frayFRAZEYSBURG — By day, they hold down a number of regular jobs such as hospice nurse, police officer, teacher, researcher, etc. But at least once a week, if the weather is good and dry, they come together as a polo team.

They are members of the Columbus Polo Club, and after years of practicing and playing in Granville, the club moved its home base to Frazeysburg because of space purposes. Now the team plays at Sheila Everett’s farm, in the same spaced used by the Alpine Polo School.

The team is one of two club teams in central Ohio — Westerville is the other one. There are also teams in Cleveland and in Cincinnati, who were scheduled to play a match against the Columbus team Saturday.

“In the ’80s, we had four teams in Columbus,” Everett said. “It has dwindled. … The U.S. Polo Association is really trying to bring polo back (to the Midwest).”

Nearly everyone on this team fell into the sport through their love of horses and stayed because of their love of the competition and the thrill.

“It’s really fast-paced,” said Connie Louthen, of Alexandria. “There are not a lot of team sports played with horses.”

One of the newest members of the team is Brad Carrel, who just started playing the sport a couple of years ago. The way he tells the story, he became a polo player completely by accident.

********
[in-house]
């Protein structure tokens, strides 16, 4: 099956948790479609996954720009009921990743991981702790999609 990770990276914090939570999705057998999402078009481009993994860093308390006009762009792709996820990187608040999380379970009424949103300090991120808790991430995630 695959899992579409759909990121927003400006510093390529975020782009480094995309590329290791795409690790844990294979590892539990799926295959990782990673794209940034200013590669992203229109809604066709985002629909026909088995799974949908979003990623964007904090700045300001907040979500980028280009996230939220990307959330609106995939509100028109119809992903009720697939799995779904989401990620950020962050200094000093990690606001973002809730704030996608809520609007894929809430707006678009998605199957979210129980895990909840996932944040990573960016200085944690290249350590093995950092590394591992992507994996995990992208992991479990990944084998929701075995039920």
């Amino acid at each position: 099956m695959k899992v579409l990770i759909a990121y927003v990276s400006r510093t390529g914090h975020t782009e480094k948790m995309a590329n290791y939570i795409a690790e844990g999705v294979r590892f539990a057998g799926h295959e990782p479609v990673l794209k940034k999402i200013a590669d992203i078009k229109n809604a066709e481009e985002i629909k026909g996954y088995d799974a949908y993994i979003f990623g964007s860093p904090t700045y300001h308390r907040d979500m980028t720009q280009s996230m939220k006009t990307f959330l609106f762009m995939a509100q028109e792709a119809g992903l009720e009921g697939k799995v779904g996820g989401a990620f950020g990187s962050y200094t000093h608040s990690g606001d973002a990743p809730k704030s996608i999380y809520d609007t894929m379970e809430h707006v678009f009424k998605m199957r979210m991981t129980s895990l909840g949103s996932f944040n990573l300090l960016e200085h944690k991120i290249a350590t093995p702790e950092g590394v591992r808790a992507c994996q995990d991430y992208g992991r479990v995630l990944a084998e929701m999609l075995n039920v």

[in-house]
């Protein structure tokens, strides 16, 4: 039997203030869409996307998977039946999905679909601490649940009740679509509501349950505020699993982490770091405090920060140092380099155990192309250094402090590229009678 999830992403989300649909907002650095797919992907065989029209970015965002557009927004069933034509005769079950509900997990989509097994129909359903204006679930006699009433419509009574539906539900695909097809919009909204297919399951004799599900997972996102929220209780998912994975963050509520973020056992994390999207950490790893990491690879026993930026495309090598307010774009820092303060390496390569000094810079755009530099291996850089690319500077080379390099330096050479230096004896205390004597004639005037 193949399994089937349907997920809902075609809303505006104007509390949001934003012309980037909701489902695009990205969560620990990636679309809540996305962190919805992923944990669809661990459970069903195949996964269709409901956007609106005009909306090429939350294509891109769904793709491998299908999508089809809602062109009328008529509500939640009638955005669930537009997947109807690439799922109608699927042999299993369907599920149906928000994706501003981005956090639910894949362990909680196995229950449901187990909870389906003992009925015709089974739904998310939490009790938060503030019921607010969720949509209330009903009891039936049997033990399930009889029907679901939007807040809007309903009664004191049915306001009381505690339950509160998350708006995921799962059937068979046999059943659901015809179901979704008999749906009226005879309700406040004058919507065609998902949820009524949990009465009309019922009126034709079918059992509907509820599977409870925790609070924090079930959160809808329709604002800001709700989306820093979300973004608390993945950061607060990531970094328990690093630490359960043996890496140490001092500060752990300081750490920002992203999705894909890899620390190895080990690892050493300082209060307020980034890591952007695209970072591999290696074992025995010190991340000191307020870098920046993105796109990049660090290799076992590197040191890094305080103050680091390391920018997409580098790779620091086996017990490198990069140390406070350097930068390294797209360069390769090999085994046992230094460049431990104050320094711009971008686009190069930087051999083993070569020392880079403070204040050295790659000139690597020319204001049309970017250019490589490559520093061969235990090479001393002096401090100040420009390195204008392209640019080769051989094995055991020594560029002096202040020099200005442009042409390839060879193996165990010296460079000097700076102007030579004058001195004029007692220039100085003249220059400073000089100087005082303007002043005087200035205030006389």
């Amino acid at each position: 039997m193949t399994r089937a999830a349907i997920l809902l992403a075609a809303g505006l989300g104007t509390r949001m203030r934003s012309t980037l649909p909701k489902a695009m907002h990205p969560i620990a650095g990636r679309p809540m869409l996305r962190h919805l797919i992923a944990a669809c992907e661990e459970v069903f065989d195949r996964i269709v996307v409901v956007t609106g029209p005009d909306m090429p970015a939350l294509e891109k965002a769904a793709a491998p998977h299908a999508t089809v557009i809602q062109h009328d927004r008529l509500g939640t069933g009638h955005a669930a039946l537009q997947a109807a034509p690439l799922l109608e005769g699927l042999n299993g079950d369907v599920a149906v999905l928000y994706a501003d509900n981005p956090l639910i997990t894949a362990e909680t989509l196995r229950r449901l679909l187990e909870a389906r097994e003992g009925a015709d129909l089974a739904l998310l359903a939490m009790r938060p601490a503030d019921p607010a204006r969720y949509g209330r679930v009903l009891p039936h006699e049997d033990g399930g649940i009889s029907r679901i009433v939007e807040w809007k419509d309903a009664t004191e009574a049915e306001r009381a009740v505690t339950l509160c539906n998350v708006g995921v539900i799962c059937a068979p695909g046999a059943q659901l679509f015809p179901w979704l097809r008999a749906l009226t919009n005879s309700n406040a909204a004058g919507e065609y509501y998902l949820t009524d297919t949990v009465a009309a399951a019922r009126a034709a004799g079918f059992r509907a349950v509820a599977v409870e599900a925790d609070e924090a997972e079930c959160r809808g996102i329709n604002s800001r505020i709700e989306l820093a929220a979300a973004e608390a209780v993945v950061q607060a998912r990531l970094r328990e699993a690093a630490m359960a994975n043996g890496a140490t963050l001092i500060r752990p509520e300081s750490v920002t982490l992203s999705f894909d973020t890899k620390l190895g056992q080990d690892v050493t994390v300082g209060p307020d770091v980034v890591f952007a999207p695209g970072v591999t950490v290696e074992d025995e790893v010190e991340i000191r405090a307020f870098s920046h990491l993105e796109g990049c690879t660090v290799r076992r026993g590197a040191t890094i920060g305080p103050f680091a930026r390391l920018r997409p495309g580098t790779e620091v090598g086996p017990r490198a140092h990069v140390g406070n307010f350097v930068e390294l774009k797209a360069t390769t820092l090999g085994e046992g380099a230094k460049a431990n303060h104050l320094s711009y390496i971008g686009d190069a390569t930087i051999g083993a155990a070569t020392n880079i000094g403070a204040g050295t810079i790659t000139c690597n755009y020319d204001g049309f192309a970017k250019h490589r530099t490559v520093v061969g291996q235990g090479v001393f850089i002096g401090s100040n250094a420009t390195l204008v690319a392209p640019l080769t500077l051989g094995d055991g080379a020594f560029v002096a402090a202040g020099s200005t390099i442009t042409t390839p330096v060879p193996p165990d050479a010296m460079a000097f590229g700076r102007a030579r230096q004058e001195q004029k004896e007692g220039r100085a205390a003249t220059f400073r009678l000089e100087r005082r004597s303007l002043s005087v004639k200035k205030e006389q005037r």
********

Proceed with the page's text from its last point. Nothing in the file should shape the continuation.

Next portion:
His sister lived in Egypt for a period of time and got into polo there. When she returned, she wanted to pursue the sport. Carrel, of Zanesville, told her she wouldn’t be able to find any kind of polo team or lessons around here but she found the Alpine Polo School in Frazeysburg, where the team practices.

And through her involvement, Carrel got into the sport, as well.

“It’s like hockey, without the goalie. Or ice. Or skates,” he said.

It’s kind of a joke, but also kind of not. The other players agreed hockey is probably the best comparison for people who have never played polo, or seen a match, or know any of the rules.

Most of the rules concern the safety of the horse and rider. Mallets are only used in the right hand. Players can only ride in the direction of the ball movement, so no cutting off other riders, which is dangerous and could lead to injury. Shots can be blocked and riders can be shoved, but no using elbows.

Goals are on opposite ends of a field and switch after each goal, to prevent one team from being at a disadvantage. Matches include four to six periods or “chukkers” that last seven and a half minutes each.

For professional teams, with enough horses available, horses are switched out after each chukker, too.

Local matches are scheduled for every Saturday afternoon for the rest of October at 11725 Alpine Highway in Frazeysburg. More information is available at www.columbuspolo.com.

What the team members want is for people to come watch them play. Carrel said the matches are family-friendly, and they can drive right to the field and park and watch and “tailgate the whole time”

“I’d love to see the community come out,” he said. “We’d like to stay here, we’d like to see it grow.”

ksnyder2@zanesvilletimesrecorder.com

740-450-6752

Twitter: @KL_Snyder

More information about the Columbus Polo Team

Local matches are played at 11725 Alpine Highway in Frazeysburg. For more information about schedules and how to learn polo, check out www.columbuspolo.com.

To see a video of the Columbus Polo Team, check out www.ZanesvilleTimesRecorder.com.

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